Monday, November 24, 2014

State Dept. Spends $541K on 'Arab' Opinion Polls Overseas

    The U.S. State Department recently awarded a contract worth $541,250 to a foreign research firm to conduct public opinion surveys as part of an "Arab omnibus study" in at least eight foreign countries beginning this month. Significant portions of the justification documents were redacted, including the name of the firm awarded the contract (additionally, one entire page of the document is blacked out.) According to the documents, the award was a "sole source" contract as market research found that no US or other foreign firm could handle the assignment at a competitive cost.
    The surveys are to include 1,000 adults and will be conducted in three waves. The first two will include six countries in November 2014 and April 2015, and the third will cover eight countries in July-August 2015. The survey results are to include twenty unique data sets. The documents do not details the nature of the questions to be asked, and the state department did not respond to an inquiry about the questions nor even about the countries where the surveys are to be conducted.
    Although the state department has not disclosed the exact nature or location of the studies, testimony given by Jeffrey D. Feltman, Assistant Secretary, Bureau of Near Eastern Affairs, to a subcommittee of the Senate Foreign Affairs committee in 2011 includes this passage that appears to mirror the type of survey revealed in the above contract:
The continuous coverage of the Assad regime’s brutality in the pan-Arab media has decimated Assad’s standing on the Arab street. A recent poll by the Arab American Institute suggests that Assad has become a pariah in the Arab world. The poll, conducted in early October surveyed over 4,000 Arabs in six countries. Just three years ago, a region-wide poll of the same six countries asked respondents to name a leader, not from their own country, that they most respected. Bashar al Assad scored higher than any other Arab head of state. Today, however, the overwhelming majority of Arabs side with those Syrians demonstrating against the government (with support for them ranging from 83% in Morocco to 100% in Jordan). When asked whether Bashar al Assad can continue to govern, the highest affirmative ratings he receives are a mere 15% in Morocco and 14% in Egypt, with the rest in low single digits.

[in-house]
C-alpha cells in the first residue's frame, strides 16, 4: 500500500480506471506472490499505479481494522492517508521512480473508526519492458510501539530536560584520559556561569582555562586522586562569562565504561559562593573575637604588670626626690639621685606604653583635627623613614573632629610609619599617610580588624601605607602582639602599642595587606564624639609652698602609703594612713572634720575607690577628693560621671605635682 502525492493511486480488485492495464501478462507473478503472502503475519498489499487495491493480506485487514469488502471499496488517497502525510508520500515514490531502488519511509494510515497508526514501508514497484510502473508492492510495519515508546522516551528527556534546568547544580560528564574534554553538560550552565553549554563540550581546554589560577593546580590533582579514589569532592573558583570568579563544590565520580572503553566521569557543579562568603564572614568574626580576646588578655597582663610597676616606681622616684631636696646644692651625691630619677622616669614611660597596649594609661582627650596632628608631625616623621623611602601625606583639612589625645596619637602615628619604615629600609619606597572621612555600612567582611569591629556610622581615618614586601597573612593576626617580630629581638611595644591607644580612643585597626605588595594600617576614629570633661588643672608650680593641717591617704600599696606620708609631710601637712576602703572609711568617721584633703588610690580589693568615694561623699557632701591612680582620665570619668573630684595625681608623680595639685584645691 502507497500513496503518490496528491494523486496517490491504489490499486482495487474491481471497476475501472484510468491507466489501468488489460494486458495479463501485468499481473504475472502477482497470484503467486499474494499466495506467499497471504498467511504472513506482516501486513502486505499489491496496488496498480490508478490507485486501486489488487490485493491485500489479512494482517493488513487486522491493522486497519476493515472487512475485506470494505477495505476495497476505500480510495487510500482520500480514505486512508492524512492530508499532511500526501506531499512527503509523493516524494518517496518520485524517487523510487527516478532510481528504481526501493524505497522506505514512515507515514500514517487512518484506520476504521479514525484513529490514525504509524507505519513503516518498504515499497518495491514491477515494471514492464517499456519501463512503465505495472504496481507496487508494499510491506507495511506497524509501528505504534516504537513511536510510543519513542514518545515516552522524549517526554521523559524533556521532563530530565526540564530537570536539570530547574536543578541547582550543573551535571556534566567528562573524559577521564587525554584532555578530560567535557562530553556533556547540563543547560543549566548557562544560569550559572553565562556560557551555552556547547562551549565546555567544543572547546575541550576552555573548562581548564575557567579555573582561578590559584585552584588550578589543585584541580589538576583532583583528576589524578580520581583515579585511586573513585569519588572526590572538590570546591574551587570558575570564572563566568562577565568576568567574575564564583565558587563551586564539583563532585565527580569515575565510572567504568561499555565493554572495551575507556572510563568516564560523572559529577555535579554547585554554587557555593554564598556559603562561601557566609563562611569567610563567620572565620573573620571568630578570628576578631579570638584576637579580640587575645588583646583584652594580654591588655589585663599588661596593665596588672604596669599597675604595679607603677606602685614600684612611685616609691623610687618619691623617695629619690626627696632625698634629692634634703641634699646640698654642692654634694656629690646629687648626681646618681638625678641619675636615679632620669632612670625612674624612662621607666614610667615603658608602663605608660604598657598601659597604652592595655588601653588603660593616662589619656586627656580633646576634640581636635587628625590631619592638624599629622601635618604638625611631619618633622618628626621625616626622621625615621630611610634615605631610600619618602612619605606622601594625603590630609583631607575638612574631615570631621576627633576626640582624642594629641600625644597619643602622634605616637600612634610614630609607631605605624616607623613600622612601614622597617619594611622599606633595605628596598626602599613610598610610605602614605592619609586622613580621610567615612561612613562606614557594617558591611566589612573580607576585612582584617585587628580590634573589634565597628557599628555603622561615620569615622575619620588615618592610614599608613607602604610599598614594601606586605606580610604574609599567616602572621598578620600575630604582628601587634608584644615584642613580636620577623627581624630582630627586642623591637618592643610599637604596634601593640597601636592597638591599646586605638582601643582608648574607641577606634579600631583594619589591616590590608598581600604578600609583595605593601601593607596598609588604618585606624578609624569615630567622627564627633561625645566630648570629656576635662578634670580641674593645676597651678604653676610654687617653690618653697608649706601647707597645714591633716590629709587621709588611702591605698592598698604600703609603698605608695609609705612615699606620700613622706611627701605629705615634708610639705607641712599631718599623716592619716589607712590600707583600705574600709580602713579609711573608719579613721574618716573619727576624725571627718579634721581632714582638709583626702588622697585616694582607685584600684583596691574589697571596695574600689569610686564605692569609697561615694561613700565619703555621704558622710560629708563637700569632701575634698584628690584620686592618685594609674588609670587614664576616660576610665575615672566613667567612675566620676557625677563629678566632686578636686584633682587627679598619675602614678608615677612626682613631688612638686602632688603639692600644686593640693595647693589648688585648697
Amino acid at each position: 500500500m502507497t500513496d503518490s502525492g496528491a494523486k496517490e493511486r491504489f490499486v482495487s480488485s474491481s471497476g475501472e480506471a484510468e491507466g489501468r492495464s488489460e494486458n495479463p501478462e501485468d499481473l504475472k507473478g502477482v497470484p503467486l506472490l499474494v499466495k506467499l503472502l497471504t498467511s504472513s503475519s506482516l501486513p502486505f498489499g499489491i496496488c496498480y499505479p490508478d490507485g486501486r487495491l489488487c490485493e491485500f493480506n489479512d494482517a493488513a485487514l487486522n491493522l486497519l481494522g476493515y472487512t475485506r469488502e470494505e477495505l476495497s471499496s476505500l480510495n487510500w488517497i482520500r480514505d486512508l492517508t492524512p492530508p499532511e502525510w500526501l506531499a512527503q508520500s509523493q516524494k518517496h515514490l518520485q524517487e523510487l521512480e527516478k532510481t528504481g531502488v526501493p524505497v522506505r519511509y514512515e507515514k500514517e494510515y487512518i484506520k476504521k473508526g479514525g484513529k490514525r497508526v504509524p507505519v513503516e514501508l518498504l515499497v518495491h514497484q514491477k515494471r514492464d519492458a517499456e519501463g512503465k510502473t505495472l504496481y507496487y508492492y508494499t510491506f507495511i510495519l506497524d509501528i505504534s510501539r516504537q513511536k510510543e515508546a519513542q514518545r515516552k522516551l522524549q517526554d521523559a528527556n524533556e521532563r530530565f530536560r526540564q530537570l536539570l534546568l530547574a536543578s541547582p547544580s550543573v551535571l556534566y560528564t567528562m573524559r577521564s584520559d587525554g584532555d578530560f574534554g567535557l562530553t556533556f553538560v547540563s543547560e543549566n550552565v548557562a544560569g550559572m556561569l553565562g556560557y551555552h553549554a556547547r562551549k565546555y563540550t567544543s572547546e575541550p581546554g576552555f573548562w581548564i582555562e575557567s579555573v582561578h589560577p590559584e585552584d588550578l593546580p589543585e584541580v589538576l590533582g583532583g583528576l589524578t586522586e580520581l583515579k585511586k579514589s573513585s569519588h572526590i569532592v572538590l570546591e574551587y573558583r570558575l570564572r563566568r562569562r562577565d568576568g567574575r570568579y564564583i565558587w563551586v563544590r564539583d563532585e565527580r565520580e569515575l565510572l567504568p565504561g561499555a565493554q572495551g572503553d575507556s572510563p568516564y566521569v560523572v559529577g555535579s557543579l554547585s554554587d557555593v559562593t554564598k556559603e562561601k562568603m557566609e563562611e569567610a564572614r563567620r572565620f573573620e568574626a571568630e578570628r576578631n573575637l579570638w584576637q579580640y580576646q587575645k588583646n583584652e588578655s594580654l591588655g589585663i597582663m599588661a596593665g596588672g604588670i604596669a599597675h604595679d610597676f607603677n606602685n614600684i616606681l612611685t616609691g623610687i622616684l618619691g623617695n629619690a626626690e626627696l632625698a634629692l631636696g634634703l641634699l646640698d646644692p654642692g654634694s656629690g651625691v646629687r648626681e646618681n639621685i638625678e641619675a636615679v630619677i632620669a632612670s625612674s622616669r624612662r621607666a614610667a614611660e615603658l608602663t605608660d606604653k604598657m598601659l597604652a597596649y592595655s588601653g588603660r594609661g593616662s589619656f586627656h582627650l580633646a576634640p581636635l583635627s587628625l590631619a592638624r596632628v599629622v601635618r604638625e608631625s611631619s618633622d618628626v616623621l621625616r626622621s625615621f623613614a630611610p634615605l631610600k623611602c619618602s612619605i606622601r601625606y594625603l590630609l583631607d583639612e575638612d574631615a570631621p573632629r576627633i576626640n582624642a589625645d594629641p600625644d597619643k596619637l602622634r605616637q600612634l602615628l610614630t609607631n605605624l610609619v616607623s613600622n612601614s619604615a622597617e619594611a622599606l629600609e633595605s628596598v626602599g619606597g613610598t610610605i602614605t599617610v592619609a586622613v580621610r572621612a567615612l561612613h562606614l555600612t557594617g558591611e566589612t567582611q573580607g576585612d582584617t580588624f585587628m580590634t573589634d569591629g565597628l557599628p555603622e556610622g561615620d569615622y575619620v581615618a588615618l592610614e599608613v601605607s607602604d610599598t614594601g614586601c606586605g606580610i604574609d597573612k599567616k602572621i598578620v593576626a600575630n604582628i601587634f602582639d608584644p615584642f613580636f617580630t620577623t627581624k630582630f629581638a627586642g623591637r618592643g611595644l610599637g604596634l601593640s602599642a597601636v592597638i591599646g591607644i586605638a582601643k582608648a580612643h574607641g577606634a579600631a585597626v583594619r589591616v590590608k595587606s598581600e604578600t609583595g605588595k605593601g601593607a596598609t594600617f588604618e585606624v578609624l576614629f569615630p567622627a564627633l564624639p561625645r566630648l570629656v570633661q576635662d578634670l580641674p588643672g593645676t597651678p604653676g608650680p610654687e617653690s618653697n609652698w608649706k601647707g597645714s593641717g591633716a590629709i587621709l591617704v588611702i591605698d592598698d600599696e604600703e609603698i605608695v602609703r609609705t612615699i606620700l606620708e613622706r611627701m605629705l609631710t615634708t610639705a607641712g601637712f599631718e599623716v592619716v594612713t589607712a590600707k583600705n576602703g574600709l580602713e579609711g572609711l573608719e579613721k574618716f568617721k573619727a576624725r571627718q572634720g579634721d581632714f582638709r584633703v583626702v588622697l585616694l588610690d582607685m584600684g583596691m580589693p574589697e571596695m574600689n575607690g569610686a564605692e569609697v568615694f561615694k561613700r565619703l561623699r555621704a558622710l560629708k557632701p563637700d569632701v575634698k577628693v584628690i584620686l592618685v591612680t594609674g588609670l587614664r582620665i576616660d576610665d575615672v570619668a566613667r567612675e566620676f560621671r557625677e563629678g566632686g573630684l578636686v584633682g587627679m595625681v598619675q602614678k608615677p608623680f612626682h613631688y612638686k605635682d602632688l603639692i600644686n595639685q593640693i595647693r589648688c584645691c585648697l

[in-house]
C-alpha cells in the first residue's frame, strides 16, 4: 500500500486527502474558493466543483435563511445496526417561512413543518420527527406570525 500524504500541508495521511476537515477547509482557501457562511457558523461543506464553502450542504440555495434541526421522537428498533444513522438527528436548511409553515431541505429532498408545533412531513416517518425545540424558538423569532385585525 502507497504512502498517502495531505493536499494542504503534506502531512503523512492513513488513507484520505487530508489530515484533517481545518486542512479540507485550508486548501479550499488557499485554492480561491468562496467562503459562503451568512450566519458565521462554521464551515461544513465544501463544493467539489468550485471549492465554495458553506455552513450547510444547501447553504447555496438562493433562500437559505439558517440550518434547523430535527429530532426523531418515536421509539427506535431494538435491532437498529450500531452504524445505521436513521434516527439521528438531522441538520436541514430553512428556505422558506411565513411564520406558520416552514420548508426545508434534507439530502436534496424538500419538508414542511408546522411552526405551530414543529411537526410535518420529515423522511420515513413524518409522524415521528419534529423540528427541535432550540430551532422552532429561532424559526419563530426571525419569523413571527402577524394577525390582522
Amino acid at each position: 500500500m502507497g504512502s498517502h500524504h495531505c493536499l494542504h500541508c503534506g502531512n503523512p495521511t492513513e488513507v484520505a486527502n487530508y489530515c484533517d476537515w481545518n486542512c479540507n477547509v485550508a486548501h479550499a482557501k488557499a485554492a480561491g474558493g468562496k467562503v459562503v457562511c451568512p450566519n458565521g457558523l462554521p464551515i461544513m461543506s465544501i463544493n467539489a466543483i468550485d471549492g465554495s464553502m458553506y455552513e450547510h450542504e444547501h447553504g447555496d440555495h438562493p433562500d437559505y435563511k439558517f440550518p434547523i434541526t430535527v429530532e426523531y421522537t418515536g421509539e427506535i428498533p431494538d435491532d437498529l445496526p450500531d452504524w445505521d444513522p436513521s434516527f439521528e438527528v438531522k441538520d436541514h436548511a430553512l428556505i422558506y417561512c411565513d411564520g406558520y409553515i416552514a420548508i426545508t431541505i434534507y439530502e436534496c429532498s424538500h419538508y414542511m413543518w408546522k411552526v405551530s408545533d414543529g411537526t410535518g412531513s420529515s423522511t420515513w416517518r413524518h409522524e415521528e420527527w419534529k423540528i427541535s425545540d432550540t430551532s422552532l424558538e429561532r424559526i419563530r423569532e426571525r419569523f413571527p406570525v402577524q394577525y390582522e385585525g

The Arab American Institute (AAI) poll cited by Feltman was conducted by AAI President James Zogby, who is also the managing director of Zogby Research Services that specializes in polling in the Arab world. (James Zogby is the brother of well known US pollster John Zogby.) As previously mentioned, however, the documents accompanying the recently awarded contract have been carefully scrubbed to remove any mention of the contract winner, as well as the reasons that the winning firm was selected to the exclusion of all others, as these excerpts show:

    It is unclear if the state department played any role in previous surveys or if this contract represents the department's first foray into direct commissioning of polling in the Arab world. A search of the government contracting website fbo.gov did not turn up any comparable contracts in the past. An email to Zogby Research Services seeking comment was not returned.
    The recent coalition bombing campaign against the Islamic State in Iraq and Syria, as well as the Obama administration's continued opposition to Bashar al-Assad's rule in Syria seem to be compelling reasons for the state department's continued interest in attitudes of the local populations. Given that Arab attitudes towards the US and President Obama quickly plummeted after initial positive reactions after the president's 2008 election, the administration may wish to keep closer tabs on how US policies are impacting attitudes towards the United States in the Arab world. With only two years remaining in his second term, President Obama has relatively little time to recapture the promise for healing and reconciliation that some saw in his 2009 Cairo speech. Five years later, that hope seems as elusive as ever.

Note: A version of this post first appeared at The Weekly Standard.

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